Capital Gains Tax is a tax on the profit made when you sell an asset you own. This usually applies to things such as second properties that have increased in value. Simply put, it is the tax payable on the increase in value of something you own, if when you come to sell the item it has significantly gone up in value. It is usually payable on assets that are sold on for a substantial profit, but as always, there are some exceptions.
There is no Capital Gains Tax chargeable on certain assets, including any gains you make from ISAs or PEPs, UK Government gilts and Premium Bonds, betting, lottery or pools winnings. Gifts to your husband, wife, civil partner or a charity are also exempt from CGT.
CGT also does not apply on the sale of your car if it is for personal use, your home if it is your only property and qualifies for private residence relief (PRR), or selling personal possessions or valuables worth less than £6,000 in any given tax year. You are however obliged to pay capital gains tax if you purchase a property for the purpose of renovating it and selling it on.
What is the Capital gains tax threshold and tax allowance in 2018/19?
There are two levels of rate for capital gains tax, and these vary depending on how much profit is made on the asset. The rate you pay is also based on what your current tax band is. Remember though, this is not applicable to your private residence. It is only chargeable on first or second home/residential properties that are buy to let, or investment properties.
The basic rate is fixed at 10% and will be 20% for high rate income tax taxpayers on an investment that isn’t a property, capital gain tax on a second home or buy-to-let investment is at 18% and 28% for high rate income tax taxpayers.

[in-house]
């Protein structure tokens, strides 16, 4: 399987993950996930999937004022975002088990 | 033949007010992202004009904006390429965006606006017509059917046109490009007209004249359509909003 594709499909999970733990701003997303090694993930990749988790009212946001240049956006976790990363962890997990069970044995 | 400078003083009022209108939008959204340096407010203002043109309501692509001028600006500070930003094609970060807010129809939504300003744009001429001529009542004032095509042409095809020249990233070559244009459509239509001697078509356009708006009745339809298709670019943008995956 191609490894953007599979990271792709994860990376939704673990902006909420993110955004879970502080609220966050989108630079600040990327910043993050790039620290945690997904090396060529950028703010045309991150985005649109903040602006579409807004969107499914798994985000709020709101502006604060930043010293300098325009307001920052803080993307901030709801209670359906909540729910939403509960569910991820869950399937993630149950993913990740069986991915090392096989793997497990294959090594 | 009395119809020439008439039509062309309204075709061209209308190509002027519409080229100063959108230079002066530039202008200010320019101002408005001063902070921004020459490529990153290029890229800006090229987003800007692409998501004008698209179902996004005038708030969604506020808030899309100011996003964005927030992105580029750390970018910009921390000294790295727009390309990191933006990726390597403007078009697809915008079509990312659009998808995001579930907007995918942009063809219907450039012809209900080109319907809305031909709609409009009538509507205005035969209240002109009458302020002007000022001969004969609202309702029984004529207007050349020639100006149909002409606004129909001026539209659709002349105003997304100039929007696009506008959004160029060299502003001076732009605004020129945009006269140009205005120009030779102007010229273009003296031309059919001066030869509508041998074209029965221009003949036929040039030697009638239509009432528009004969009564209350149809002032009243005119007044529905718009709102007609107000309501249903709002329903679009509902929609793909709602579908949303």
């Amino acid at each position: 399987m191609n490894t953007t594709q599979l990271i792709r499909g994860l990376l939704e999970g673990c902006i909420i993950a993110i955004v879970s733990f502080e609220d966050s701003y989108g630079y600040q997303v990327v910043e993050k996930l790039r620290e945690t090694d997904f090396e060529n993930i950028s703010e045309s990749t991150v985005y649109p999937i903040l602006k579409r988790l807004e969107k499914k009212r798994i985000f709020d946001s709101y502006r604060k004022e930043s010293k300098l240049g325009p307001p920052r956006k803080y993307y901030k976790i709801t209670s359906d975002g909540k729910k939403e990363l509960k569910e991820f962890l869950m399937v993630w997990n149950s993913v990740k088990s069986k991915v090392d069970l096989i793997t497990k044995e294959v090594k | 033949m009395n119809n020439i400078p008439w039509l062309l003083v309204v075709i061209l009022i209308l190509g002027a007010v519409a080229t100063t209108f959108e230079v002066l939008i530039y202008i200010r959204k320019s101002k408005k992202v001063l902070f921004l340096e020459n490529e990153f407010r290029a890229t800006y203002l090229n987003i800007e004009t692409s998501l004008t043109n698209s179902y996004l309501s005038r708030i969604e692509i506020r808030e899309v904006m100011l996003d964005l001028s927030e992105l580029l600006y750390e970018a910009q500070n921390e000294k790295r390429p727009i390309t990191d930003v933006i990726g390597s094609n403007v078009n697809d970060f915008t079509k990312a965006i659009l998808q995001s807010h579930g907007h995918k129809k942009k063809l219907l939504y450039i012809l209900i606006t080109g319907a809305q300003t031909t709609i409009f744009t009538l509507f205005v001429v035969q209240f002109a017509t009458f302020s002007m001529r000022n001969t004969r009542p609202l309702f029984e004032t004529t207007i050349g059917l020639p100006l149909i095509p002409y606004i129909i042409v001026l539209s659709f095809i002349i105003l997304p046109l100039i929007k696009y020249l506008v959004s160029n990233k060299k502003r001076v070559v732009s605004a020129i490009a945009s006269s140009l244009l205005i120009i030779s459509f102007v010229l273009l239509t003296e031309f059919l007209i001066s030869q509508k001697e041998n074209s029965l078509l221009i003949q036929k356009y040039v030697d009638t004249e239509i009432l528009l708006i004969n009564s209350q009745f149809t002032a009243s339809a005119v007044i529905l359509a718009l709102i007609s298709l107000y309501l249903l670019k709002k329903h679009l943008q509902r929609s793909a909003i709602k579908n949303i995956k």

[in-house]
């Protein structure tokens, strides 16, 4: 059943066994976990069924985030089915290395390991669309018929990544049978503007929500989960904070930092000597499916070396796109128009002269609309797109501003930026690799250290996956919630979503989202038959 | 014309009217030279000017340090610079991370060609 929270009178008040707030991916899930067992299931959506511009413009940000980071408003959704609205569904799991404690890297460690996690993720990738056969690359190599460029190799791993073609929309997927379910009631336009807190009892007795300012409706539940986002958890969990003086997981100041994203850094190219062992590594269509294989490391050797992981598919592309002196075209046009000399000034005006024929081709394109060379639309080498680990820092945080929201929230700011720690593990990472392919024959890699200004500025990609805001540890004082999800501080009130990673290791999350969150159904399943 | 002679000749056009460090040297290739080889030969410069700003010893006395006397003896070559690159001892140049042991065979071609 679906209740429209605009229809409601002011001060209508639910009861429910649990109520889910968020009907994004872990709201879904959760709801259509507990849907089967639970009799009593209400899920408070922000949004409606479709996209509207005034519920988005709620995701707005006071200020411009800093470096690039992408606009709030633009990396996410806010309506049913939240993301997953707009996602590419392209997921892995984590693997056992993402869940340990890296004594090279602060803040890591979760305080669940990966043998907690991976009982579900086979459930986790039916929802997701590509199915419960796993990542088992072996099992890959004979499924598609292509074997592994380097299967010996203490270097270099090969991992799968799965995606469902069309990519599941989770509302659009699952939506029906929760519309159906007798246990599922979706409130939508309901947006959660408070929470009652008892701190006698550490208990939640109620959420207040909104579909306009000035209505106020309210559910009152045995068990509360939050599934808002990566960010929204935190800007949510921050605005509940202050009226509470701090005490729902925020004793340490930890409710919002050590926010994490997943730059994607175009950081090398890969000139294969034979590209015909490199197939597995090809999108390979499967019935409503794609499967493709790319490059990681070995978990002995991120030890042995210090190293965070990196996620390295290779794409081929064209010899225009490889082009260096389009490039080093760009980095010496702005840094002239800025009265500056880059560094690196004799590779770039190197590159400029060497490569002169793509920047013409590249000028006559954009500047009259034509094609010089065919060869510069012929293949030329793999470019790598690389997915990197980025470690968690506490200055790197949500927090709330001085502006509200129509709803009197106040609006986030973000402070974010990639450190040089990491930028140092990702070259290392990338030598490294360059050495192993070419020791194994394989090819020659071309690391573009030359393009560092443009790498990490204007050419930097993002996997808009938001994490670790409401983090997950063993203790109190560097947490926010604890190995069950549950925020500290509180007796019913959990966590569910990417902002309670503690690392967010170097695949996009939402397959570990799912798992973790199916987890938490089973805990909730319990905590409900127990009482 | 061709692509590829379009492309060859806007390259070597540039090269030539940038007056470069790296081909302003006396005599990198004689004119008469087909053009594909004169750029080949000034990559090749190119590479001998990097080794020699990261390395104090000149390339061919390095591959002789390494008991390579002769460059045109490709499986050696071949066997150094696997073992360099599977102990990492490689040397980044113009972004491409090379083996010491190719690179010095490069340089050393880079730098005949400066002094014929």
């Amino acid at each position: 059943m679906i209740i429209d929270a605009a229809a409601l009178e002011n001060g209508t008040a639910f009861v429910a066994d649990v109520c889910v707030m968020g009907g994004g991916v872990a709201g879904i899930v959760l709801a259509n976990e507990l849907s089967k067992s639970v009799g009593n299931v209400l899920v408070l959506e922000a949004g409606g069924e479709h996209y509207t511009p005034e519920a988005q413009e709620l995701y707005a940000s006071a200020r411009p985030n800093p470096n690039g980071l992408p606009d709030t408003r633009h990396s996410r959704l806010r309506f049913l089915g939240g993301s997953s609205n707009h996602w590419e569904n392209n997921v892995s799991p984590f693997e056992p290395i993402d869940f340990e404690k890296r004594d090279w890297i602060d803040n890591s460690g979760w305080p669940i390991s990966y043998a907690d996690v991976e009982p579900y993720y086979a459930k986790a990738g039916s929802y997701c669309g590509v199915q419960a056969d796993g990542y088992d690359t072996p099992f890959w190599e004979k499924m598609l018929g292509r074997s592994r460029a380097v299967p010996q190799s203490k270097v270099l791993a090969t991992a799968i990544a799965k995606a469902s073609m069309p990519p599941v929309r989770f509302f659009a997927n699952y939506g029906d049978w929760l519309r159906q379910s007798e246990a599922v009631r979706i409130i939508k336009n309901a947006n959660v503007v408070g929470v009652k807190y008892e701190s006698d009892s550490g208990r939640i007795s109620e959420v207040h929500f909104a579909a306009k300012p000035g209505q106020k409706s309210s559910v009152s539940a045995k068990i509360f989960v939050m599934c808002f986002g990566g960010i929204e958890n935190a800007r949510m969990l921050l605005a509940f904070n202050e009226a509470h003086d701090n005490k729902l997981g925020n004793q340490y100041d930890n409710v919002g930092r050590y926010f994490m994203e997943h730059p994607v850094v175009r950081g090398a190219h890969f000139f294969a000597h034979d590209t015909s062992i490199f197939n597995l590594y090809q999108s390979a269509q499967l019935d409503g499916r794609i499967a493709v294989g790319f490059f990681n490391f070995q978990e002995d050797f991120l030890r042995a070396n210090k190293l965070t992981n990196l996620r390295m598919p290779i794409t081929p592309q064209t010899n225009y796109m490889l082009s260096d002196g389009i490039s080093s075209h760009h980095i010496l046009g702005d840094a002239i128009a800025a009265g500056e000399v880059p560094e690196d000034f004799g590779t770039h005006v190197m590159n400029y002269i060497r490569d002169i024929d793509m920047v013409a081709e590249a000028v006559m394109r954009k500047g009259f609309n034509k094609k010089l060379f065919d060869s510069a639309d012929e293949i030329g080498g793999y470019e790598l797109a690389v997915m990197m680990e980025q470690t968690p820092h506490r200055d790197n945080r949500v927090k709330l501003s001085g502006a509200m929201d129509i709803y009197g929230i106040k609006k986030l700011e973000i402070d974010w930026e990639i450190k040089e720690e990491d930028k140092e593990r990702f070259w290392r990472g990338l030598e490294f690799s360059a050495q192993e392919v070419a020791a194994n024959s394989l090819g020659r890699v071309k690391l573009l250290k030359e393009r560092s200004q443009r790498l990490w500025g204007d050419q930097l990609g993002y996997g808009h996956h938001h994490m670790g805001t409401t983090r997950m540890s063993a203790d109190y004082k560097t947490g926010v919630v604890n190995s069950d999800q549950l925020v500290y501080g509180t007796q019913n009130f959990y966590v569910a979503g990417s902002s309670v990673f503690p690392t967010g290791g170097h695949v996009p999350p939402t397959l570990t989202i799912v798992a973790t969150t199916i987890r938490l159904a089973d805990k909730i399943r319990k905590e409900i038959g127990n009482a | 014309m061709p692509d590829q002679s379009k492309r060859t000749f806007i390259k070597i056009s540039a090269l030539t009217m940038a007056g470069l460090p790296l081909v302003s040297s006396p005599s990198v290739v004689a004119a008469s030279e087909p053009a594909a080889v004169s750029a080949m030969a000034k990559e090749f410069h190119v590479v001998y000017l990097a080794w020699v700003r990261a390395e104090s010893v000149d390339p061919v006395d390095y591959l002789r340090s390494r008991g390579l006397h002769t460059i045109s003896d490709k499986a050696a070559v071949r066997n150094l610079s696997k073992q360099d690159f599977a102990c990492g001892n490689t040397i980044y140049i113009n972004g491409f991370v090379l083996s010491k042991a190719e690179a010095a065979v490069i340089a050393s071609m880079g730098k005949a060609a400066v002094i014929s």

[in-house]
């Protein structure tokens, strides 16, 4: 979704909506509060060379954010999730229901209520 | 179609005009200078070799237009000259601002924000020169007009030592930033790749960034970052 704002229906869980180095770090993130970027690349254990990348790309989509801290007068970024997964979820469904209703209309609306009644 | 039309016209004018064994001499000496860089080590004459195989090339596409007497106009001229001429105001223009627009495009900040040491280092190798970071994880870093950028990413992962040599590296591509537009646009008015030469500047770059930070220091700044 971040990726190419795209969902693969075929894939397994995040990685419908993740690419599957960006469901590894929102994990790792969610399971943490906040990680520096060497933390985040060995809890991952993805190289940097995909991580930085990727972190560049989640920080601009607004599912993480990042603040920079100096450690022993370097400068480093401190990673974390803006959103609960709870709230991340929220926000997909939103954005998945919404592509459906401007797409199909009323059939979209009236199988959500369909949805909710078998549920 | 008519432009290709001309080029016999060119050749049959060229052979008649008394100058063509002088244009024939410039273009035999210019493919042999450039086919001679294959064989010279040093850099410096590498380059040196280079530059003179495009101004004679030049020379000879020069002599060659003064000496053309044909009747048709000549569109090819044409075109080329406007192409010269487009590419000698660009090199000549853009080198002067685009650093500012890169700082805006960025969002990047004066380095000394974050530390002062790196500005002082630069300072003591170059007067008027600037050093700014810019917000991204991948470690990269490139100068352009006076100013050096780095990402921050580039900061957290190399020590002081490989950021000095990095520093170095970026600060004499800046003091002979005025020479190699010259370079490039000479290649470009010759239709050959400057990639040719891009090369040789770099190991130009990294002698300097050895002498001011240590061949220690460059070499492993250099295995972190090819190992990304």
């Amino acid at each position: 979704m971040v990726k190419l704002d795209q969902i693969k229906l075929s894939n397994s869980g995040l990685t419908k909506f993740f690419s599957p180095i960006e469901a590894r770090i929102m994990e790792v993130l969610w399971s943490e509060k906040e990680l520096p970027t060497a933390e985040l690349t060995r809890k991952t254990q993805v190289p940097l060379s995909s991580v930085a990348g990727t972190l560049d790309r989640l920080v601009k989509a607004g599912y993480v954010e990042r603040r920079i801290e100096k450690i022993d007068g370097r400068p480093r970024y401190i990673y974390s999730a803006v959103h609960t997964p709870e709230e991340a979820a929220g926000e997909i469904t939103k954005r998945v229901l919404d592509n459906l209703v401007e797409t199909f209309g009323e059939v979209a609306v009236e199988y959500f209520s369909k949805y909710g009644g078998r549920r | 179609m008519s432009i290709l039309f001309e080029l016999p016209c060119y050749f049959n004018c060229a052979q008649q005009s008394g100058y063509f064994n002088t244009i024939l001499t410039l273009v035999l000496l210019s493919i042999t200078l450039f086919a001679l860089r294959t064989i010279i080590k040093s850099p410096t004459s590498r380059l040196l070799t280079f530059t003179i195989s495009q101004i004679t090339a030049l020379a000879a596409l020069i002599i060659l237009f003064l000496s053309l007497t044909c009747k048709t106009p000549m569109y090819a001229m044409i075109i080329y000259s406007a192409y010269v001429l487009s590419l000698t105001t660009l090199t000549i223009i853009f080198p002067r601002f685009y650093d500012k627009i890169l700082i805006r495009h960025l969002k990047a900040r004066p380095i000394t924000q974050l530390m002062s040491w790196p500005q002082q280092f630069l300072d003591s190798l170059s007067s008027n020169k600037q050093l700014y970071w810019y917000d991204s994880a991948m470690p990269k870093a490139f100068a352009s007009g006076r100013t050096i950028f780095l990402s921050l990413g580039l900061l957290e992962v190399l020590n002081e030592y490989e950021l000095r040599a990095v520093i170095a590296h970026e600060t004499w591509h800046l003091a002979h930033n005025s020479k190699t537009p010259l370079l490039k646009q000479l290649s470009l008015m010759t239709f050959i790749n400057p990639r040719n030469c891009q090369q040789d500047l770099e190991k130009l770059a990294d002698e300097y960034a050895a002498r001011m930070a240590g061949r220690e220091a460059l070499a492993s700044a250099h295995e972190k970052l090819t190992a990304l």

The capital gains tax allowance, often (called the Annual Exempt Amount), is the amount of tax free profit one is entitled to make during the year. Capital gains tax allowances for an individual for the years 2017-18 and 2018-19 is £11,300 and £11,700 respectively. Because you can gift assets to spouses, you can think of it as being twice the amount for couples. For trusts the CGT allowance amount is £5,850 per tax year.
Please check the HMRC website for more information on CGT and updated allowances.
Capital Gains Tax for Business
One must pay Capital Gains Tax if they are either self-employed, a sole trader, or in a business partnership. It is also applicable for organizations like limited companies. These must pay Corporation Tax on profits from selling their assets. CGT includes land and buildings, fixtures and fittings, plant and machinery, shares and registered trademarks.
One must pay capital gain tax when selling their company but may be able to reduce the amount by claiming Entrepreneurs Relief and other applicable reliefs.
You can claim Entrepreneurs’ relief if: you’re a sole trader, a partner selling part or all the business or its assets, you control at least 5% of a company whose shares or assets are being sold, you’re selling assets from the above businesses within three years of it closing down.
The relief effectively reduces the capital gains tax rate to 10% on the first £10 million of gains made over the lifetime from selling such assets. Any gains above this are taxed at 20%. The relief applies if running a trading business or furnished holiday letting, but not any other property letting business.
CGT on gifted and inherited homes
There is no capital gains tax payable if you inherited an asset as the result of a death of a family member. The value of the home will be included in the estate (defined as all assets and property minus debts and funeral expenses). This means inheritance tax may be payable instead of CGT.
But still one may have to pay CGT when they come to sell the house. When they come to sell, the Capital gains tax amount will be based on the increase in value between the date the property was gifted and when it was sold.